Romaine Moreton is a poet “ her mastery of the English language (rather than her tribal Quandamooka and Bundjalung languages) is unquestioned. And she has a PhD to prove it. And it’s her poetic way of thinking that gets her through ‘One Billion Beats’ engagingly and movingly rather than via any logical impetus.
The show “ named for the numbers of Australia’s pre-colonial generations, and co-written with the experienced playwright, Alana Valentine “ is hailed as privileging an Indigenous perspective on cultural representation in film and beyond. Twenty films are listed in the program (and two were denied her) though they’re never identified during proceedings and are rarely even mentioned by Moreton as she gives us autobiographical snatches from her life, rouses us with poetry, rap and song, and localises the show to Campbelltown with opening and closing images of a bull (post-1788) drawn by Dharawal artists in charcoal on a local cave wall. This she tells us is Aboriginal magic comparable to the spell cast across Australia by the White magic of film.
Sadly, the Dharawal magic now requires a cage around it to preserve it from the graffiti of unappreciative Campbelltowners “ descendants of the people, perhaps, who committed the adjacent Appin Massacre. Not that Moreton harps on massacres “ apart from the memorable line, Your massacres are my genocide – accompanied by a repeated loop from a film in which a vengeful white farmer shoots an Aborigine time and time and time again.
But what was his motive?
The problem with the history of film in Australia is that, until the 1970s, so little of it was actually Australian. Much was scripted and funded out of the US and UK with Australia an exotic setting interchangeable with Africa, but cheaper to film in. And you could always black up a white actor “ an outrage that continued right through to Baz Luhrmann’s ‘Australia‘ when Aboriginal actors didn’t look quite dark enough! So, it’s all a bit like the Intervention “ white notions of Indigeneity being tramped out into the bush and imposed upon the natives without any thought of asking them how they might be portrayed.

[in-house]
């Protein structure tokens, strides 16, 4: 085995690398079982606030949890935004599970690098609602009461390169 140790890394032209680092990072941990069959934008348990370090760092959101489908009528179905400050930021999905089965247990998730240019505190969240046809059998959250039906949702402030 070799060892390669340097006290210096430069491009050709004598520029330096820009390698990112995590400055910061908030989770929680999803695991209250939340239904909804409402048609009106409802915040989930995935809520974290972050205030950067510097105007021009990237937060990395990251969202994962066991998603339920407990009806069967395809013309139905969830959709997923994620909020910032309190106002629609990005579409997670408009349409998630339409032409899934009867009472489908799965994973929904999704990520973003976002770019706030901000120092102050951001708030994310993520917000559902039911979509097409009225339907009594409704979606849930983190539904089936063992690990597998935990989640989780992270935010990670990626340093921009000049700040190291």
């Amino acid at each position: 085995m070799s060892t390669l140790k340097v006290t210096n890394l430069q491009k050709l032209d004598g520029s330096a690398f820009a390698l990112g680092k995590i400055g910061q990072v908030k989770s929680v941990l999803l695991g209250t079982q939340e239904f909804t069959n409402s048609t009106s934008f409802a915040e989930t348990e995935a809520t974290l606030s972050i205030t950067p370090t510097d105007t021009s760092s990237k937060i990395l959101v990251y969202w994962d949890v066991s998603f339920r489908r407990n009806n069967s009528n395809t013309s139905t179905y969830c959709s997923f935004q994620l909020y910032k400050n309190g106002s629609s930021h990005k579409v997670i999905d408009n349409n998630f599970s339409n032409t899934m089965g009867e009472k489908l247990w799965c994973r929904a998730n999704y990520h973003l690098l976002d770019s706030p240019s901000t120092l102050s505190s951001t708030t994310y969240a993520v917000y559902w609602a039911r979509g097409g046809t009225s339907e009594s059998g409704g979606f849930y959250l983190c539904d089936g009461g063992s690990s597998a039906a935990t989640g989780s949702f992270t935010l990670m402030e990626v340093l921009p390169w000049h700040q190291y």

Even our own Charles Chauvel “ famous for ‘Jedda‘, which, of course, gets a showing here “ attempted something fairly awful called ‘Uncivilised‘ in 1936 “ a white tribal leader and a white love interest, shot in an invented ‘village’ on Palm Island “ naff-looking ‘corroborees’ in the background.
It’s only really when we come to ‘We of the Never Never’ on Moreton’s list in 1982 that Angela Punch-McGregor’s Mrs Anaeas Gunn is allowed sympathetic words about the Indigenous cause, even though they attract the mockery of her white ringers. But then Moreton has left off her list a whole heap of more empathetic films such as Walkabout, The Chant of Jimmie Blacksmith, Rabbit Proof Fence and, above all, Backroads “ where, in 1977, Phil Noyce handed over the Indigenous motivating to the almost Black Panther activist, Gary Foley.
And she only takes us one film into the new black “ films actually made by Aborigines. Her finale involves the wonderful scene from Samson and Delilah where Delilah has taken her self-destructive, petrol-sniffing beau to an outstation beyond the reach of society or petrol, and she bathes him tenderly in a cattle trough. But it must be very hard for non-afficionados of the film to be able to place the politics of that scene “ self-reliance, an outstation at a time when the NT government wanted to shove everyone into a limited number of townships, and the arrival of director/cinematographer Warwick Thornton on the scene to show us a tough solution to an intransigent problem. Magic indeed.
Meanwhile, problems crop up at the beginning of Romaine Moreton’s personal life “ her childhood friendship with the only other little girl around on a remote farm, shattered when she discovers she’s just a Black bastard in the big house. The showers installed at her Bodalla school, but only for Aborigines to use; so a good intention becomes an act of shaming for her. Even her first literary success “ an essay on her ambition to be a bird, and fly like an eagle “ becomes an embarrassment when the headmaster reads it out at assembly.
Later, her quiet power in such matters as ‘identifying’ as Aboriginal – I don’t need to “ I am, and the extraordinary feat of turning her back to the audience, projecting an image of Truganini on her back and reciting the challenging poem – ‘I shall surprise you by my will’ “ achieves what Campbelltown Art Centre’s Artistic Director Michael Dagostino justly describes as speaking directly to the history of resilience of Aboriginal people and to the strength and beauty of Indigenous futurity.
Let’s hope that future is a whole lot easier than a past where Romaine Moreton can recall all those educational efforts to rescue her from savagery when the disparate range of aunties and grannies with whom she lived as a child already had houses filled with encyclopaedias. For we have at least advanced well beyond films like ‘Uncivilised‘!